Cervical Cancer and Vaccination

Cervical cancer develops when normal cells in the cervix (“neck of the uterus”: The lower narrow portion of the uterus, where it joins with the top end of the vagina. Appears cylindrical in shape and protrudes through the upper anterior vaginal wall. Medical equipment can visible view half of the length.) change into cancer cells. This normally takes several years to develop however in some patients, happens in a very short period of time. Cervical cancer is the second leading cancer killer of women. According to the World Health Organization, 288,000 women each year die of this disease, mainly attributed to sexually transmitting the Human Papilloma Virus or HPV. Most cases of cervical cancer occurs in poor countries where women do not have regular Pap test, which can detect cancer or pre-cancerous cells early enough, for treatment or cure. Expected in 2006, more than 9,700 US women will develop cervical cancer and about 3,700 women will die. Symptoms include: Abnormal bleeding (Happens only after cervical cells become cancerous and invade neighboring tissues), unusual vaginal discharge, bleeding between regular menstrual periods or after sexual intercourse, pain during intercourse, difficulty or pain during urination, pain in the pelvic area, and pre- or post-menopausal bleeding. Merck pharmaceutical company has developed a vaccine for cervical cancer, and hopefully will be approved by the FDA in June 2006. Besides, GlaxoSmithKline is developing another type of vaccine.

Recommend women eighteen and older or onset of sexual activity have a Pap test. Pap test is a screening test for malignant and pre-maligent changes in the cervix. A positive result may require further diagnostic procedure, which may include biopsies. The process of this test, gently scraps cells from the cervix, smearing them onto a microscope slide, and sending it to a pathologist for examination. The classification of Pap Test results, within a range of Class “I” (Normal) to Class ‘V” (Suspicious for an invasive cancer). The result of a Pap test is not 100 percent accurate, and sometimes misinterpretation of the slide occurs by the pathology laboratory. Ten percent of women with obvious visible palpable cervical cancer have a non-suspicious Pap test. This test is conducted during a pelvic examination. The examination is performed to evaluate the female reproductive tract, includes the vagina, cervix, uterus, ovaries, and fallopian tubes. The physician uses an instrument called a speculum, opens the vagina just enough to allow light to observe the surface of the skin. Besides, physician uses lubricated gloves to feel for any abnormalities of the female organs. Also, maybe a cotton swab will be used to take a sample of fluid from the vagina or cervix containing cells. The sample will be send to a laboratory for testing.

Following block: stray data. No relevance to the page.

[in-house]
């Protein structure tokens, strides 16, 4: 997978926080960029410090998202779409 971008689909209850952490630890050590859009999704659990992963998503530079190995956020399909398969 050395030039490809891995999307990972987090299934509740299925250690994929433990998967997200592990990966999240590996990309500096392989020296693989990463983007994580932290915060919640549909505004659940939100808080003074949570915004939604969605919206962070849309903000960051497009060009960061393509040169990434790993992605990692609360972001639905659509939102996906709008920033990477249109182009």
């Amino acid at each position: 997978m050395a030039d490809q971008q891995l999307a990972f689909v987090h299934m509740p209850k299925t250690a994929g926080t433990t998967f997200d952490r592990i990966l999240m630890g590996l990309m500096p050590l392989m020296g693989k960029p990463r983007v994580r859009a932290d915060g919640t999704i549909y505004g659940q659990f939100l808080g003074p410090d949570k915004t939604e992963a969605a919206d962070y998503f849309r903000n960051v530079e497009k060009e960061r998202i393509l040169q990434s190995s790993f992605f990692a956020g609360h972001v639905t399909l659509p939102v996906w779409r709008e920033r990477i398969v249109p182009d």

Studies suggest the cervical cancer or cervical dysplasia caused by Human Papilloma Virus (HPV) or contributes to this cancer. The same virus causes genital wart or condyloma (sexually transmitted Disease (STD)). Certainly a possibility, HPV may have been present for years. Seventy-five percent of women are exposed to HPV at some point in their lives.
There are over sixty subtypes of HPV and only a few directly or associated to cause cervical cancer or dysplasis, which needs to be treated.

Treatment for cervical cancer depends on various factors including: age, general health, tumor size, stage of the disease, speed of cell growth and degree of spreading, effect of female hormones on tumor size and patient’s desire to have children in the future.